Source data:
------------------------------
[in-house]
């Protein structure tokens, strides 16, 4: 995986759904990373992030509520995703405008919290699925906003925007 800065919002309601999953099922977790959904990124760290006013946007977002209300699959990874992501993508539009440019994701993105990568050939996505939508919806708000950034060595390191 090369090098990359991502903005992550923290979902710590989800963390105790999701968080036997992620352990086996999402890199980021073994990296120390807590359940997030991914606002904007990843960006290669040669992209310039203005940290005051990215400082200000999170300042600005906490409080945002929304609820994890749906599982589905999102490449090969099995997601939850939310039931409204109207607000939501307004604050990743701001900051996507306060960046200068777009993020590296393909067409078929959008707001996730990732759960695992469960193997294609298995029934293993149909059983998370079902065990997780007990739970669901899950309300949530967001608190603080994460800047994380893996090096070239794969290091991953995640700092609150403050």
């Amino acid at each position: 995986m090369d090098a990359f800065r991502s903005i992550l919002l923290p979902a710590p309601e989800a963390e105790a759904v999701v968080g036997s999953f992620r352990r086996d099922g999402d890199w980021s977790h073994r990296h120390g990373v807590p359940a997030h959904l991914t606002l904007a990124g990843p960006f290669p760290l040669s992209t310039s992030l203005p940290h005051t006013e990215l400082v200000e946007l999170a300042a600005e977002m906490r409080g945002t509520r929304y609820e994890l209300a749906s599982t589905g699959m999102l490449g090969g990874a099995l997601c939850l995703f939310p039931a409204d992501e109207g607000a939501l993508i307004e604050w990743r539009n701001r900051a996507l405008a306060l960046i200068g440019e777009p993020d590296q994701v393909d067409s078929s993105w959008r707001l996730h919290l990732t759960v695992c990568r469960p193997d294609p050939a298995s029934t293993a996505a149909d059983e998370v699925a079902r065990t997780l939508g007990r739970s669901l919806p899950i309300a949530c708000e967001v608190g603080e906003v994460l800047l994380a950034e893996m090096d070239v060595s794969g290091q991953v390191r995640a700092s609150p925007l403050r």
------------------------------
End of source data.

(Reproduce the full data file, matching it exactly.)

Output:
[in-house]
């Protein structure tokens, strides 16, 4: 995986759904990373992030509520995703405008919290699925906003925007 800065919002309601999953099922977790959904990124760290006013946007977002209300699959990874992501993508539009440019994701993105990568050939996505939508919806708000950034060595390191 090369090098990359991502903005992550923290979902710590989800963390105790999701968080036997992620352990086996999402890199980021073994990296120390807590359940997030991914606002904007990843960006290669040669992209310039203005940290005051990215400082200000999170300042600005906490409080945002929304609820994890749906599982589905999102490449090969099995997601939850939310039931409204109207607000939501307004604050990743701001900051996507306060960046200068777009993020590296393909067409078929959008707001996730990732759960695992469960193997294609298995029934293993149909059983998370079902065990997780007990739970669901899950309300949530967001608190603080994460800047994380893996090096070239794969290091991953995640700092609150403050």
């Amino acid at each position: 995986m090369d090098a990359f800065r991502s903005i992550l919002l923290p979902a710590p309601e989800a963390e105790a759904v999701v968080g036997s999953f992620r352990r086996d099922g999402d890199w980021s977790h073994r990296h120390g990373v807590p359940a997030h959904l991914t606002l904007a990124g990843p960006f290669p760290l040669s992209t310039s992030l203005p940290h005051t006013e990215l400082v200000e946007l999170a300042a600005e977002m906490r409080g945002t509520r929304y609820e994890l209300a749906s599982t589905g699959m999102l490449g090969g990874a099995l997601c939850l995703f939310p039931a409204d992501e109207g607000a939501l993508i307004e604050w990743r539009n701001r900051a996507l405008a306060l960046i200068g440019e777009p993020d590296q994701v393909d067409s078929s993105w959008r707001l996730h919290l990732t759960v695992c990568r469960p193997d294609p050939a298995s029934t293993a996505a149909d059983e998370v699925a079902r065990t997780l939508g007990r739970s669901l919806p899950i309300a949530c708000e967001v608190g603080e906003v994460l800047l994380a950034e893996m090096d070239v060595s794969g290091q991953v390191r995640a700092s609150p925007l403050r």